Work habits separate thrivers, divers

Why do students who did well in high school fail in college? Good work habits distinguish “thrivers” from “divers,” concludes a University of Toronto study reported in the Washington Post.

Image result for bellyflopNew college students predicted they’d earn grade-point averages of 3.6, but averaged only 2.2 at the end of their first year.  Students with similar high school records had very different college outcomes.

Researchers analyzed “thrivers,” who did much better than their high school grades predicted, and “divers,” who did much worse. Most had been average students in high school: In college, the thrivers got A’s while the divers got F’s.

Divers were short on “conscientiousness.”

Compared with the average student, divers were less likely to describe themselves as organized or detail-oriented, less likely to say that they are prepared, that they follow a schedule or that they get work done right away. Divers were also more likely to say they crammed for exams and more likely to score highly on measures of impatience.

. . . Compared with the divers, the thrivers planned to study three additional hours a week, on average.

Some “personality traits, such as agreeableness (being kind and empathetic toward others), openness to new ideas (being imaginative and curious) or emotional stability (not being anxious or easily upset), did not appear to matter much in determining whether people were thrivers or divers,” writes Jeff Guo.

Work and study habits mattered a lot.

When Mom and Dad supervise schedules, homework and bed times, and teachers enforce attendance, students may earn decent grades without learning how to manage their time. Then they go to college and they’re lost.

Do voters care about education?

Education didn’t get any attention in the first presidential debate, not even “free college.” Do voters care about education in 2016? asks AEI.

Donald Trump and Hillary Clinton didn't discuss education in their first debate.

Donald Trump and Hillary Clinton didn’t discuss education in their first debate.

Only 3 percent of people told Gallup that education is “the most important problem facing this country today,” in the September survey. The economy was the top concern.

That’s typical. Few people rate education as the “most important” issue.

However, looking at Gallup and CBS News polls, education typically ranks “in the upper one-half to one-third of national concerns.”

Who’s poor? Non-working singles

Alex Caicedo found full-time work and climbed above the poverty line last year. Photo: Justin T. Gellerson/New York Times

Millions of Americans are climbing out of poverty, reported the New York Times yesterday in a front-page story. “Poverty declined among every group,” according to Census data, with African-Americans and Hispanics making the greatest gains.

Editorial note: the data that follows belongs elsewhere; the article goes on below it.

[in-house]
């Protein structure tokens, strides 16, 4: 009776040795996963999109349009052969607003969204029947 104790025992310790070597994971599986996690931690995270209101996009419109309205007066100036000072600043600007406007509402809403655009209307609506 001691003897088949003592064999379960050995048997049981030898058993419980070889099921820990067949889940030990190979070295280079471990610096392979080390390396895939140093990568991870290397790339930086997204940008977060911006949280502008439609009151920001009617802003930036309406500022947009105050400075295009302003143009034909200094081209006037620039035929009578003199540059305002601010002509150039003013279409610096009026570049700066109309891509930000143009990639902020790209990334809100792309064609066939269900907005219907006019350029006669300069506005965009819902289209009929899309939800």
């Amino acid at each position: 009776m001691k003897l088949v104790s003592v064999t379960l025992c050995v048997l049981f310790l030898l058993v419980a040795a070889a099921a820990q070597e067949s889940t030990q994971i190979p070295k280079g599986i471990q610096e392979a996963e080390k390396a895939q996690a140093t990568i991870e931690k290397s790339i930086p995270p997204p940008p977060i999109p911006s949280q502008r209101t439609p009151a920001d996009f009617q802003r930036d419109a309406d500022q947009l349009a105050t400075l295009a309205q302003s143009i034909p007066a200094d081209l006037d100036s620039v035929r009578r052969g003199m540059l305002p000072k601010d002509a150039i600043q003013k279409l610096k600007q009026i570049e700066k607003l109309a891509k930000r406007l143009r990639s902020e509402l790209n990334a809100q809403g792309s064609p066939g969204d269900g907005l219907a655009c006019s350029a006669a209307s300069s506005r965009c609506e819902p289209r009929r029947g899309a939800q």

Over all, 2.9 million more jobs were created from 2014 to 2015, helping millions of unemployed people cross over into the ranks of regular wage earners. Many part-time workers increased the number of hours on the job. Wages, adjusted for inflation, climbed.

The number of employed adults per household explains much of income inequality, writes Mark Perry on Carpe Diem. The Census report, Income and Poverty in the United States, also shows the importance of marriage and education.

There are more than two full-time earners in the average top-quintile household compared to .43 for the lowest quintile in income.

While 62 percent of bottom quintile households had no earners in 2015, that was true for only 3.7 percent of top-quintile homes.

Require welfare recipients to work reduces poverty and improves lives, writes AEI’s Lawrence Mead.

A major cause of poverty is simply that few poor adults, both men and women, work regularly. The welfare reform of the late 1990s caused millions of welfare mothers to leave welfare for work, reducing the rolls by two-thirds and making most of the leavers better off. As work levels among poor mothers soared, poverty among children and minorities plunged to the lowest levels in history.

Work requirements should be extended to food stamps and housing subsidies, he argues. “We should also develop work programs for poor men in connection with child support and criminal justice.

Clinton and Trump on education


Education Week’s graphics summarize where Hillary Clinton and Donald Trump stand on education.

Rick Hess thinks President Trump would be Barack Obama’s “spiritual heir.” And not in a good way.

Trump’s bossiness “would be entirely consistent with the Obama administration’s ‘pen and phone’ approach to teacher evaluation, Elementary and Secondary Education Act waivers, school discipline, campus sexual assault, supplement-not-supplant, and much else.”

College prep does little to boost outcomes

Taking advanced classes in high school does little to prepare students for college success, write Gregory Ferenstein and Brad Hershbein on Brookings’ Chalkboard blog.

In 2009, a federal review found “low evidence” that increasing the rigor of college-prep courses and adding Advanced Placement options produce better college outcomes, they write.

Relationship between college grades (first course) and high school course-taking

Relationship between college grades (first course) and high school course-taking

Their research looked at college grades for students who’d taken the same course in high school compared to those trying that subject for the first time. In physics, psychology, economics and sociology, the differences were “trivially small.” 

However, students who’d taken calculus in high school did modestly better in college calculus.

It’s likely high school students “often learn the wrong things, do not sufficiently focus on the critical thinking commonly needed in college, or simply forget much of what they learned,” they speculate.

They suggest schools “experiment with innovative and experimental courses” such as “non-cognitive skill development and technical education.”

Freshman year for free: Don’t show up